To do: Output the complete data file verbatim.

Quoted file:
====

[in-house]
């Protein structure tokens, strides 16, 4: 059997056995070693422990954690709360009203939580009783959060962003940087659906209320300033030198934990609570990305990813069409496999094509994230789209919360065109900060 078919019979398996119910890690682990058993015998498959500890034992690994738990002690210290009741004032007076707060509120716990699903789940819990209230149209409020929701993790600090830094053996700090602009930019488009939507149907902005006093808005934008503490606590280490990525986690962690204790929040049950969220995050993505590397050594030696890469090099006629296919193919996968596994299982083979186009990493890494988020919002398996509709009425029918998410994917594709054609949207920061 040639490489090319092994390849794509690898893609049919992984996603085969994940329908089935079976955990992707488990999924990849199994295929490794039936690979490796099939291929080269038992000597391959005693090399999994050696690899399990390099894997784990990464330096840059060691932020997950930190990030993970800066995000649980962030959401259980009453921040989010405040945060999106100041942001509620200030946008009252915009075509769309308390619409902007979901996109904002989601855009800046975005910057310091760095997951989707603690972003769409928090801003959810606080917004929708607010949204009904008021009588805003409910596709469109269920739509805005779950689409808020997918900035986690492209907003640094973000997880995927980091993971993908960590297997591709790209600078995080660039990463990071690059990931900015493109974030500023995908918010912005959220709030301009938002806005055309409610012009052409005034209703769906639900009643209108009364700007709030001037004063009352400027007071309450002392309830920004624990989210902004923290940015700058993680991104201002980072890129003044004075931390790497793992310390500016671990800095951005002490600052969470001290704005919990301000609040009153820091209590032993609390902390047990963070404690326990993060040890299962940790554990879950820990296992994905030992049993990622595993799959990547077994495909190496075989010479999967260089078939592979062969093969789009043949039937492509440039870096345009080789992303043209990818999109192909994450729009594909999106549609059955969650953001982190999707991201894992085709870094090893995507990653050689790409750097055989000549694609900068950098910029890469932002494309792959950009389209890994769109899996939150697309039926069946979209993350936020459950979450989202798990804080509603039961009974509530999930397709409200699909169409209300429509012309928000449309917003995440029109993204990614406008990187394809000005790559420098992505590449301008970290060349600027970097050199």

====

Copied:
[in-house]
């Protein structure tokens, strides 16, 4: 059997056995070693422990954690709360009203939580009783959060962003940087659906209320300033030198934990609570990305990813069409496999094509994230789209919360065109900060 078919019979398996119910890690682990058993015998498959500890034992690994738990002690210290009741004032007076707060509120716990699903789940819990209230149209409020929701993790600090830094053996700090602009930019488009939507149907902005006093808005934008503490606590280490990525986690962690204790929040049950969220995050993505590397050594030696890469090099006629296919193919996968596994299982083979186009990493890494988020919002398996509709009425029918998410994917594709054609949207920061 040639490489090319092994390849794509690898893609049919992984996603085969994940329908089935079976955990992707488990999924990849199994295929490794039936690979490796099939291929080269038992000597391959005693090399999994050696690899399990390099894997784990990464330096840059060691932020997950930190990030993970800066995000649980962030959401259980009453921040989010405040945060999106100041942001509620200030946008009252915009075509769309308390619409902007979901996109904002989601855009800046975005910057310091760095997951989707603690972003769409928090801003959810606080917004929708607010949204009904008021009588805003409910596709469109269920739509805005779950689409808020997918900035986690492209907003640094973000997880995927980091993971993908960590297997591709790209600078995080660039990463990071690059990931900015493109974030500023995908918010912005959220709030301009938002806005055309409610012009052409005034209703769906639900009643209108009364700007709030001037004063009352400027007071309450002392309830920004624990989210902004923290940015700058993680991104201002980072890129003044004075931390790497793992310390500016671990800095951005002490600052969470001290704005919990301000609040009153820091209590032993609390902390047990963070404690326990993060040890299962940790554990879950820990296992994905030992049993990622595993799959990547077994495909190496075989010479999967260089078939592979062969093969789009043949039937492509440039870096345009080789992303043209990818999109192909994450729009594909999106549609059955969650953001982190999707991201894992085709870094090893995507990653050689790409750097055989000549694609900068950098910029890469932002494309792959950009389209890994769109899996939150697309039926069946979209993350936020459950979450989202798990804080509603039961009974509530999930397709409200699909169409209300429509012309928000449309917003995440029109993204990614406008990187394809000005790559420098992505590449301008970290060349600027970097050199």